He asks "Now what, you going to bed?  I say, "Nope, I'm going to start a fire"  I look in the seat pack for the strike anywhere matches that are in the kit and they're not there.  He laughs and said "I took those out to complicate the exercise a bit for you."   No Problem.  I walk over to the Rick I've decided will be my fireplace, reach into my survival vest, pull out a flare, and light the night end.  
Source


As it ignites, he says "Don't! That'll cost the AF money!"  I reply "Good" and push it into the Rick. 

Slept warm and toasty all night.  The next morning I woke to the sounds of a Huey landing.  The Huey driver said he saw the smoke and fire and knew who was who.

I did learn that I needed to have my own survival kit with what I considered absolute essentials, one of which was matches.

25 comments:

  1. Excellent come back to the instructor.

    Spending the night in a frozen rice paddy is not, repeat not, my idea of a good time.

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    1. Actually, the pad of straw underneath kept me off the ice and kept my body heat from melting it much. The parachute kept the straw off me and the straw on top was extra insulation. I most likely would have been warm even without the fire. But the comment about complicating the exercise was the last straw (so to speak). Besides, I hadn't popped a night end before, so this gave me an excuse. Important safety tip, Don't look at the Flare!

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  2. Awesome story! We had to do something similar, but it involved a life raft in San Francisco Bay, in February.

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    1. I'm pretty sure that would be cold, even in June.

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    2. I can assure you it is even colder in June.
      Mark Twain was not exaggerating about summer in SF.
      The only bad thing about February is the occasional rainstorm with the accompanying winds.

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    3. When my Mom's parents lived in San Francisco (early 60's), I remember visiting one summer and going to whatever beach is just outside the Golden Gate, and being excited about going in the water. I think I got about knee deep when (to use one of Sarge's anatomy terms) my nads retracted inside my body and hypothermia set in. OK not really, but it was colder than I wanted to be on my vacation.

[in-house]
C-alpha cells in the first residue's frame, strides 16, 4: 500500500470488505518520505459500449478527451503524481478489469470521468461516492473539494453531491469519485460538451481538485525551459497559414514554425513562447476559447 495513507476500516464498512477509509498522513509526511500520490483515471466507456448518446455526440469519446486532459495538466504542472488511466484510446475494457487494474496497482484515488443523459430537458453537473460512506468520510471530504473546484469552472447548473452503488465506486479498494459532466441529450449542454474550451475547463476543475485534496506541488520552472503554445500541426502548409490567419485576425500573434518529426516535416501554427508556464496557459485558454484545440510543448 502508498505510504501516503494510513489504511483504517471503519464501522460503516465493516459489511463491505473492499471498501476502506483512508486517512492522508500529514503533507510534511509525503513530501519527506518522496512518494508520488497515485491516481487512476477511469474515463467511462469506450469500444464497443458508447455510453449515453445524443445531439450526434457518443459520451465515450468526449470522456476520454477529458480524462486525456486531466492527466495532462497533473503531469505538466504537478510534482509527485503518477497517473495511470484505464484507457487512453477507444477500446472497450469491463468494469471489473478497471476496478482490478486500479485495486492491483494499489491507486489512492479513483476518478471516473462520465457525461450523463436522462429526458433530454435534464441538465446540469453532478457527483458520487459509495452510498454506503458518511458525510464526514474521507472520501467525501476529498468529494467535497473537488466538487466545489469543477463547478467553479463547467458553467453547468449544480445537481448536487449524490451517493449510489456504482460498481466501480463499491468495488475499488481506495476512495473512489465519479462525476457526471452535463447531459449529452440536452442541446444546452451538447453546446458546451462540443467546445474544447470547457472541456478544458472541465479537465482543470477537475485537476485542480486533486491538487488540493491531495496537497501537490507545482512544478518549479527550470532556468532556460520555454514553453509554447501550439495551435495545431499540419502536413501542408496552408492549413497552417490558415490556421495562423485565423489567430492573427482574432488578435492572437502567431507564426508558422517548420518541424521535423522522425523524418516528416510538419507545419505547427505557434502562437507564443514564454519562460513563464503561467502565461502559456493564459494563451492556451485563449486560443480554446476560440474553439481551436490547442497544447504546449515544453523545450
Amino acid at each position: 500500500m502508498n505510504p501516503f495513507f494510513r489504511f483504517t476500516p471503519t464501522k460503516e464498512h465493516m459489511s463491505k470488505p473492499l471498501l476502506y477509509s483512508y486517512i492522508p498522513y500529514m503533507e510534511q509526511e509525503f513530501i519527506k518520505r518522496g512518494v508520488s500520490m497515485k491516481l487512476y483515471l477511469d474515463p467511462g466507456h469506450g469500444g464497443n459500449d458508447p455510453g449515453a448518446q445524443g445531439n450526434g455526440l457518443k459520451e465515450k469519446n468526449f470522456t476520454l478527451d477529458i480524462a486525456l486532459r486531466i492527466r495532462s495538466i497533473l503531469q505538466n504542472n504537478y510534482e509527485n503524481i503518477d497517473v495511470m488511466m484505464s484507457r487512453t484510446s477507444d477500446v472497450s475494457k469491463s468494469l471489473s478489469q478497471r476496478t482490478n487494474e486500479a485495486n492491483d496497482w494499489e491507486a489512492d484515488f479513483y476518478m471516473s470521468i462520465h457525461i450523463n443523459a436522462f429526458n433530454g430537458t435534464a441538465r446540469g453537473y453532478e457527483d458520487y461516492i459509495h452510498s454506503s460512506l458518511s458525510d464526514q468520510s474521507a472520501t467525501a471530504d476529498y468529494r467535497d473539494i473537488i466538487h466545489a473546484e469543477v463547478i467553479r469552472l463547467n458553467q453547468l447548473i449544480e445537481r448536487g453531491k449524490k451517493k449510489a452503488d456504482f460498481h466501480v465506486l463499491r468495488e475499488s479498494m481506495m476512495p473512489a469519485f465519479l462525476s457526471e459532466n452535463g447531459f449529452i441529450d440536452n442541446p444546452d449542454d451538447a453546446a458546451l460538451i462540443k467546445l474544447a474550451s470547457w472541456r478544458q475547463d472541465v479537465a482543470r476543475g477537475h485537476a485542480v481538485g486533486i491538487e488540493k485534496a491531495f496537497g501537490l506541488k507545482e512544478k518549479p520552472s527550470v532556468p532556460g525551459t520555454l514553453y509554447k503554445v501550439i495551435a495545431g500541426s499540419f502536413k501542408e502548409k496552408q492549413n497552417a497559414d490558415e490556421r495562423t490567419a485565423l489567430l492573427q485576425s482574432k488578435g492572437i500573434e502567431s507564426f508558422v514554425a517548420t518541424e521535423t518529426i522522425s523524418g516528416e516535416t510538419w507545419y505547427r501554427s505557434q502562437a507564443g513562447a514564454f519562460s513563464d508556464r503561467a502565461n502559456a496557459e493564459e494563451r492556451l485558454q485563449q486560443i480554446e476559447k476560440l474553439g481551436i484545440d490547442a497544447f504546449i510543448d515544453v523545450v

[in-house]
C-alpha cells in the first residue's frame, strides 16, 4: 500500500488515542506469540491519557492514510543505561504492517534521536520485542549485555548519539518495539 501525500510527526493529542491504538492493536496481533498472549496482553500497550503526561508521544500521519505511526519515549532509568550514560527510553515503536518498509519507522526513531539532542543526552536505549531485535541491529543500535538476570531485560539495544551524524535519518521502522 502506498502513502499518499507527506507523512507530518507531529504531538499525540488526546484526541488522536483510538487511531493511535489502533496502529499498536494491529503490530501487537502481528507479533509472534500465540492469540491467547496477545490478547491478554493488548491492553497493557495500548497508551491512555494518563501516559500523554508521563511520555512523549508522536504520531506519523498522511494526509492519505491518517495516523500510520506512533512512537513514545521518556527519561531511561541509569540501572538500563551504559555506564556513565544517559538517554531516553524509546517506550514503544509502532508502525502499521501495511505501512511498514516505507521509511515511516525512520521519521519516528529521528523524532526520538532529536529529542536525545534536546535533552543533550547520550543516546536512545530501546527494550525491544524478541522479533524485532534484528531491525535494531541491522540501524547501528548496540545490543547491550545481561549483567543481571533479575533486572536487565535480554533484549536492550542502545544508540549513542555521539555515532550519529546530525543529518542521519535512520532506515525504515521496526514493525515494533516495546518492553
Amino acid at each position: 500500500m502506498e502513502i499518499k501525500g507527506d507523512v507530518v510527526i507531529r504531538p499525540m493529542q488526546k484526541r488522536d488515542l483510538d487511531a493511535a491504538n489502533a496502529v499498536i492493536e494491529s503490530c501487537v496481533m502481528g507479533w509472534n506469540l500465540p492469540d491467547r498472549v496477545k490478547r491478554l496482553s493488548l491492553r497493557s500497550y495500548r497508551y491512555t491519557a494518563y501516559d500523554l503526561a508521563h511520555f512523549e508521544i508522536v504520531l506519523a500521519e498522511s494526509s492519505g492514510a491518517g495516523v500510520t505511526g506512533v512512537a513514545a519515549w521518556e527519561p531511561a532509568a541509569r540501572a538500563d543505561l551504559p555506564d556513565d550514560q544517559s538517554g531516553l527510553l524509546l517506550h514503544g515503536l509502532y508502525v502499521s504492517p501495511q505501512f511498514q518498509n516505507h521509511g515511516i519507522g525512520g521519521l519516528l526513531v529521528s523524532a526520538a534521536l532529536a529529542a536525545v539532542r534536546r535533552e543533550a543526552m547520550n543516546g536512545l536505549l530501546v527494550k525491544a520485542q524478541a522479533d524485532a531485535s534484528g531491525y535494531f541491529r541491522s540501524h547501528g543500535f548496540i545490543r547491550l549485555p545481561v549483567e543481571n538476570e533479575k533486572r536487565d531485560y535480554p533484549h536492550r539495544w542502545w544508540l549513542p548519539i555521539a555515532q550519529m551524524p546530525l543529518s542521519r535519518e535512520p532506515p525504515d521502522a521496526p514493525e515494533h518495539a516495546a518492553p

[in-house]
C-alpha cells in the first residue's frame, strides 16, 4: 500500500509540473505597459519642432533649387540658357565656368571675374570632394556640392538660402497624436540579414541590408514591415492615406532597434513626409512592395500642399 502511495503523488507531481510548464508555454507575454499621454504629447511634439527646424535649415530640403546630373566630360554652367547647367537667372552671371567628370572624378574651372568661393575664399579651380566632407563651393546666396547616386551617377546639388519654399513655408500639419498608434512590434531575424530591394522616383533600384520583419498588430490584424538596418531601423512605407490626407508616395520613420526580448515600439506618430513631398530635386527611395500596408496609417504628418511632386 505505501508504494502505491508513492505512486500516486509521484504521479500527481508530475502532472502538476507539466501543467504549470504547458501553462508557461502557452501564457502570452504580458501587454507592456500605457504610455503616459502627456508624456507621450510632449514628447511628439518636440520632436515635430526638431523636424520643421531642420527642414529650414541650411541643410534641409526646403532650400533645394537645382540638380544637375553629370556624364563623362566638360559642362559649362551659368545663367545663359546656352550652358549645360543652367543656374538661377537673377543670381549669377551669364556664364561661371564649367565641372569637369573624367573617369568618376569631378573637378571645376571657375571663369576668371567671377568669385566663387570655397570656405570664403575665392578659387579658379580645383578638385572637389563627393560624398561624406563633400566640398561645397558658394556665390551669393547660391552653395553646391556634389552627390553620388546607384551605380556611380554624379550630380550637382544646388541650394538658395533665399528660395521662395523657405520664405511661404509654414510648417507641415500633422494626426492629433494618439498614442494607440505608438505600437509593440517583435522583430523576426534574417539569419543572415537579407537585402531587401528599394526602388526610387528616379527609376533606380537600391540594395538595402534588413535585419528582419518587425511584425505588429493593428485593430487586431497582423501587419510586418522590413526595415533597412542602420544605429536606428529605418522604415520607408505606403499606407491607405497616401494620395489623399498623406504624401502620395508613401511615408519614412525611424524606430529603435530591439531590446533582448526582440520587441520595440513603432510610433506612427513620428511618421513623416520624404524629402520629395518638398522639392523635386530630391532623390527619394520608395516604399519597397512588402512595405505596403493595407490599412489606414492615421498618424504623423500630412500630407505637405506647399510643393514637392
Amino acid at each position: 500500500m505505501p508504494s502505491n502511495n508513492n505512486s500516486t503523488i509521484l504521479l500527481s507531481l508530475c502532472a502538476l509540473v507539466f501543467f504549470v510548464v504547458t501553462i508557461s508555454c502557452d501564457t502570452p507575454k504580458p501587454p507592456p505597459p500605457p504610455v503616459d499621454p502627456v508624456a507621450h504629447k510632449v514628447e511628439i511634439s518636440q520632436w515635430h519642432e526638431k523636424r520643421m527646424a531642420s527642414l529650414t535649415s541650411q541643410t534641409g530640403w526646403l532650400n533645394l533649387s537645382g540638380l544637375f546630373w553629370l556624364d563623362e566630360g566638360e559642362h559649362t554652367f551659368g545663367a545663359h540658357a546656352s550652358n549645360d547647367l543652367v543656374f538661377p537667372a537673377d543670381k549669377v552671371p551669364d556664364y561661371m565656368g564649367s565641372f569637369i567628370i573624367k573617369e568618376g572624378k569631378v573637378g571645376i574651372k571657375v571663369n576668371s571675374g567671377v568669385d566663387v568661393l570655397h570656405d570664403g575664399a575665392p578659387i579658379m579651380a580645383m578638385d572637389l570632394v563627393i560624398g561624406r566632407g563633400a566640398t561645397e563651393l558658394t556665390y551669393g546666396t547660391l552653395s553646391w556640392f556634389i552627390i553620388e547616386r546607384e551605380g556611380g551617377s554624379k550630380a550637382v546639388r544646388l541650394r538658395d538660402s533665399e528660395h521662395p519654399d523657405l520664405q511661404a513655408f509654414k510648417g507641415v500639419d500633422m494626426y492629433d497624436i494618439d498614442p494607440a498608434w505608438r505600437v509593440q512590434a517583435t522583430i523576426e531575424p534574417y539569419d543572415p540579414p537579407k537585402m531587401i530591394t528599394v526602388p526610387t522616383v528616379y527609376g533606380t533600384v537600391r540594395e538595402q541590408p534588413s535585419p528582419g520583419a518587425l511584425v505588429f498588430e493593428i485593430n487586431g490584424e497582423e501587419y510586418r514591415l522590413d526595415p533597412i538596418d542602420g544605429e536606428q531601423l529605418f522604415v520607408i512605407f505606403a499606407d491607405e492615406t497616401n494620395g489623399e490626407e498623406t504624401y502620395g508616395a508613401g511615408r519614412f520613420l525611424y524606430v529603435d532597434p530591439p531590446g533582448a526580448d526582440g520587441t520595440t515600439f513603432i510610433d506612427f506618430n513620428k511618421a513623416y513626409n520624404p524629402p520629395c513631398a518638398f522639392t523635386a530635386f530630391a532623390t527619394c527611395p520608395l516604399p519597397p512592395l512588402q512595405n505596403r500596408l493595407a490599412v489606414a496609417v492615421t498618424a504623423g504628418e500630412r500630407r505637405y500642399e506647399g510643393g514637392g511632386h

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  3. Ha! Good story. Starts my Monday with a smile.

    I think Bubi would have approved. How much did the Air Force pay for the expended flare and the hay?

    As to jet jockeys and helos, it is as you say. Huge smiles and backslaps if they board via the hoist, otherwise it's all cringing and waiting for the fiery crash.

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    1. Ahh, there was lots of talk about thousands of dollars and taking it out of my pay. In the end, when asked why I did it, I said "Train like you fight. The Air Force has over a million invested in me. If I jumped out in peace time, I'm going to do everything in my power to signal the folks looking for me. " That stopped the bickering. Went through a couple more ORIs over time. Never heard of a survival scenario in any of them again.

      I did buy the Huey driver beers at the club that night for picking me up first though.

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  4. Never went to SERE. Didn't have to. I heard that AFTER teaching you E&E they rounded one up and threw one into a POW camp to learn alt survival skills. Wouldn't catch me!
    Typical navy school. You have not suffered enough.

    Good story. You should have pulled your gun, divested him of his tent, sleeping bag, fire and ditched him in the woods 2 miles away.

    I would have.

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    1. Unfortunately, no pistol was issued.

      Yep. Spent a week running around the Mountains of Eastern Washington and Idaho in Late November freezing rain and ice. I successfully evading almost everyone. Scared the snot out of a Boy Scout I stumbled upon. He went running one way, I went the other. Managed to make it to the pick up point on time and STILL got thrown in the hole. I swore that if they ever made Survival school a currency requirement, I'd leave.